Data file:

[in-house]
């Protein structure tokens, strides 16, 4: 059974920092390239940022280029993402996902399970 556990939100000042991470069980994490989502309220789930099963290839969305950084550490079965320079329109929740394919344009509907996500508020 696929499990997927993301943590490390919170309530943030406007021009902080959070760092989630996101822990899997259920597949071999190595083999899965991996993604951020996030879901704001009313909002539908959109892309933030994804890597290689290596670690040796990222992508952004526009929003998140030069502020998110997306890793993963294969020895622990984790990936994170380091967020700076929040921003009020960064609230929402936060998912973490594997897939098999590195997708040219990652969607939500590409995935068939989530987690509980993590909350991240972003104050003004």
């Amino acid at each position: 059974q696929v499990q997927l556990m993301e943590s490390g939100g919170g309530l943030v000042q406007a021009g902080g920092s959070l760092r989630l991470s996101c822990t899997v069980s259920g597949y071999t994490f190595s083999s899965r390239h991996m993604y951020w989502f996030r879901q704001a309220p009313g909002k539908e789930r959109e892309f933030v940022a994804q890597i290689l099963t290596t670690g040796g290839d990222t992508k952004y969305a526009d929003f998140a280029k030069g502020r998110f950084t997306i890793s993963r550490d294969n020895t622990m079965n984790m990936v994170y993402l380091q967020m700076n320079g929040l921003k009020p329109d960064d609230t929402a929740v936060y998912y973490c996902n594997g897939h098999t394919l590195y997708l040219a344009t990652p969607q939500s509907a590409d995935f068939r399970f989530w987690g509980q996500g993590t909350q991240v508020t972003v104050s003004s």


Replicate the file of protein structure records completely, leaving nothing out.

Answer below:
[in-house]
């Protein structure tokens, strides 16, 4: 059974920092390239940022280029993402996902399970 556990939100000042991470069980994490989502309220789930099963290839969305950084550490079965320079329109929740394919344009509907996500508020 696929499990997927993301943590490390919170309530943030406007021009902080959070760092989630996101822990899997259920597949071999190595083999899965991996993604951020996030879901704001009313909002539908959109892309933030994804890597290689290596670690040796990222992508952004526009929003998140030069502020998110997306890793993963294969020895622990984790990936994170380091967020700076929040921003009020960064609230929402936060998912973490594997897939098999590195997708040219990652969607939500590409995935068939989530987690509980993590909350991240972003104050003004």
């Amino acid at each position: 059974q696929v499990q997927l556990m993301e943590s490390g939100g919170g309530l943030v000042q406007a021009g902080g920092s959070l760092r989630l991470s996101c822990t899997v069980s259920g597949y071999t994490f190595s083999s899965r390239h991996m993604y951020w989502f996030r879901q704001a309220p009313g909002k539908e789930r959109e892309f933030v940022a994804q890597i290689l099963t290596t670690g040796g290839d990222t992508k952004y969305a526009d929003f998140a280029k030069g502020r998110f950084t997306i890793s993963r550490d294969n020895t622990m079965n984790m990936v994170y993402l380091q967020m700076n320079g929040l921003k009020p329109d960064d609230t929402a929740v936060y998912y973490c996902n594997g897939h098999t394919l590195y997708l040219a344009t990652p969607q939500s509907a590409d995935f068939r399970f989530w987690g509980q996500g993590t909350q991240v508020t972003v104050s003004s």